I wonder if there was a similar dynamic here. Did he follow a pilot whale pod, to find the tuna, and then those whales were in the way? Did he find the tuna first, and the whales arrived and tried to take his catch? That comment thanking the pilot whales for his tuna makes me suspect the former.

    No excuse for this. What an amazing effort that they put into finding this guy. I’m glad. The message needs to get out firmly that this is not allowed. I hope they post on his FB page a follow up that he made a pilot whale starve to death.

    In similar news, the world’s smallest dolphin is in imminent danger of extinction from the international use of illegal gill nets, which is the fishing equivalent to land mines. They catch everything, and waste non-target species.

  9. Good, give him a choice a $100,000 fine or a year in jail. The oceans should be protected more than any other part of the earth.

    In 1969, I went as a steward on one of two Canadian Coast Guard ‘Weather Ships’ out of Victoria, BC. It was a one time thing for me, seven weeks at sea, on ‘Weather Station Papa’, in the middle of the North Pacific, a thousand miles out. We steamed around a section of the Pacific where weather systems and currents converged, sending off balloons and taking samples from as far down as two miles. Even then there were bleach bottles, glass ball floats, and other garbage swirling around the area. Now there are abandoned drift nets some miles in length, that continue to ensnare fish and all sorts of other wonderful stuff.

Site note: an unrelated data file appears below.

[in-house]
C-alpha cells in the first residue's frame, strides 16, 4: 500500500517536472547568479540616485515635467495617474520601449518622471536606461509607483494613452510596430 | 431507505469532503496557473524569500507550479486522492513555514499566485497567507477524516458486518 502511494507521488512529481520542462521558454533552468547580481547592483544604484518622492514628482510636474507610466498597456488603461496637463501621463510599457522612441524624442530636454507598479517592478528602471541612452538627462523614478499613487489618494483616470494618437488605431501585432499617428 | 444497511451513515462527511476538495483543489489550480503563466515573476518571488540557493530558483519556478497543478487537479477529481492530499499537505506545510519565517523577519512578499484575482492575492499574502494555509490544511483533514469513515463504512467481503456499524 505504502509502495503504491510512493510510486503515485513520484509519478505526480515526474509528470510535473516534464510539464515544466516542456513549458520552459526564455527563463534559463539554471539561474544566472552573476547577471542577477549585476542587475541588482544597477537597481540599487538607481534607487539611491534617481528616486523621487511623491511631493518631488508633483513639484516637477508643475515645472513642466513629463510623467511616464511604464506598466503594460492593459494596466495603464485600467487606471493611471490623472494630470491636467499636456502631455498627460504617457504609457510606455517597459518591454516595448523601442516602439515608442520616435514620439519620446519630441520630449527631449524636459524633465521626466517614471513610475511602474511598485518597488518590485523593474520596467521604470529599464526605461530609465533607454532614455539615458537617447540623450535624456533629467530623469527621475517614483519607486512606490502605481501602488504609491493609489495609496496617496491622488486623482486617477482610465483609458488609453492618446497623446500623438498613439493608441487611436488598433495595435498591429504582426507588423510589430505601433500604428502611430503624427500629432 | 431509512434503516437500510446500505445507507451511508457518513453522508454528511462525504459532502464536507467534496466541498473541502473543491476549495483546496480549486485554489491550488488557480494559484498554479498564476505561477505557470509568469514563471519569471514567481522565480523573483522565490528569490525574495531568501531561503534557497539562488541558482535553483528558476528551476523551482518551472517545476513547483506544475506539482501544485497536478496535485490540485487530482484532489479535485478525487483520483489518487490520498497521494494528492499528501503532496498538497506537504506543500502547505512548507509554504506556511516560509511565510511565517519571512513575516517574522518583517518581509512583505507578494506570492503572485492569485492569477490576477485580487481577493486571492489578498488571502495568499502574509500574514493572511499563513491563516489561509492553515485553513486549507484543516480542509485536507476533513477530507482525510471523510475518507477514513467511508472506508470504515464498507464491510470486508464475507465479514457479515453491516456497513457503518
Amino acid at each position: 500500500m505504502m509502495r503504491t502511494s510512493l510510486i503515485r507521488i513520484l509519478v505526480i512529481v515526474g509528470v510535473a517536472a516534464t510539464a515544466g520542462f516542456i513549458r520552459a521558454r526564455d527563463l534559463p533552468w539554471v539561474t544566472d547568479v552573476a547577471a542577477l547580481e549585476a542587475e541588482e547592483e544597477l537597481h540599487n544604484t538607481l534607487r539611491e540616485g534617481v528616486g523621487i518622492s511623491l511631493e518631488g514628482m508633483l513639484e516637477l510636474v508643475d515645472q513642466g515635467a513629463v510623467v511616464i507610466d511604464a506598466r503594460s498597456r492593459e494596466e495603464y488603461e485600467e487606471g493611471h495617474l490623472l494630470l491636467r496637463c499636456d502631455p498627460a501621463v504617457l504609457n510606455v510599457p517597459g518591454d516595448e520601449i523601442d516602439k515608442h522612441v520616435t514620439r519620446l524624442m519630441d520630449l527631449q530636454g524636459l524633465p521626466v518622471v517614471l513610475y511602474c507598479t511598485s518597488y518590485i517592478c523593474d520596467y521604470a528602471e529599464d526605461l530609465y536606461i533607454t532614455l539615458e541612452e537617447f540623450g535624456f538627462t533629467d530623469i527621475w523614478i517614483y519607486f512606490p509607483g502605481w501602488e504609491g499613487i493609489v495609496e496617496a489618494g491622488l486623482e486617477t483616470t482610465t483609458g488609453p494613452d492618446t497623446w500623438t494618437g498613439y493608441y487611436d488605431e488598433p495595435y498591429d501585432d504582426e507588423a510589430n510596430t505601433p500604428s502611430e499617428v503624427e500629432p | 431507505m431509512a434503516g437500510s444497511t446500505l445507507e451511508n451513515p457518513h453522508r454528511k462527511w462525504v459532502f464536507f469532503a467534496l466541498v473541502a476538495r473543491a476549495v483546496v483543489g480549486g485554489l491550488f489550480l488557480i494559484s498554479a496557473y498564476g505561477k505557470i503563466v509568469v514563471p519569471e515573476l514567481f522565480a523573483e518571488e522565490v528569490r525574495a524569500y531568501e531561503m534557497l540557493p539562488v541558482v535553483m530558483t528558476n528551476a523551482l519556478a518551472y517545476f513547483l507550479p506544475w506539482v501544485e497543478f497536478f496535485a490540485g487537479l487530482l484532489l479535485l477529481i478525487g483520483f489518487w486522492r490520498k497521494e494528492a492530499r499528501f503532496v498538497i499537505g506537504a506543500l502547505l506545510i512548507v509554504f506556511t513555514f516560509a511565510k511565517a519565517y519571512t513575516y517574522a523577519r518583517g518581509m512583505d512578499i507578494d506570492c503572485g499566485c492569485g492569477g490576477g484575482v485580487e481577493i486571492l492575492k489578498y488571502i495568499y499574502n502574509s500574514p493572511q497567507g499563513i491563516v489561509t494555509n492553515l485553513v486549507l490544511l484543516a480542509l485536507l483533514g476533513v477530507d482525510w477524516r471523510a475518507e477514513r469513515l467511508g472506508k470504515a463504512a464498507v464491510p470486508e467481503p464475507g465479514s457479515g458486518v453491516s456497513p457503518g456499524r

These two weather ships were the state of the art at the time, 400 feet long with massive computers, helicopter deck and hanger, balloon deck and hanger, all the stuff necessary to do the job. Now they are obsolete and moored in Alameda, SF Bay as satellites do the job. The world could start imposing heavier fines, refit the ships, and send them out to patrol and perhaps clean up a bit. This bum’s $100,000 could be a welcome contribution.

  10. Anyone who has dealt w/ Federal wildlife wardens know they have a missionary zeal. I know one in Wisconsin who folks dubbed Joe Friday. He would work poaching cases relentlessly. Although a bit over the top @ times, w/ all the lazy govt. employees, I always admired his hard work. There are indeed hard working, dedicated govt. workers. There are just too damn few.

  11. Reminds me of the cretins that say we must kill the wolves that might kill the the caribou that we would prefer to kill ourselves for fun.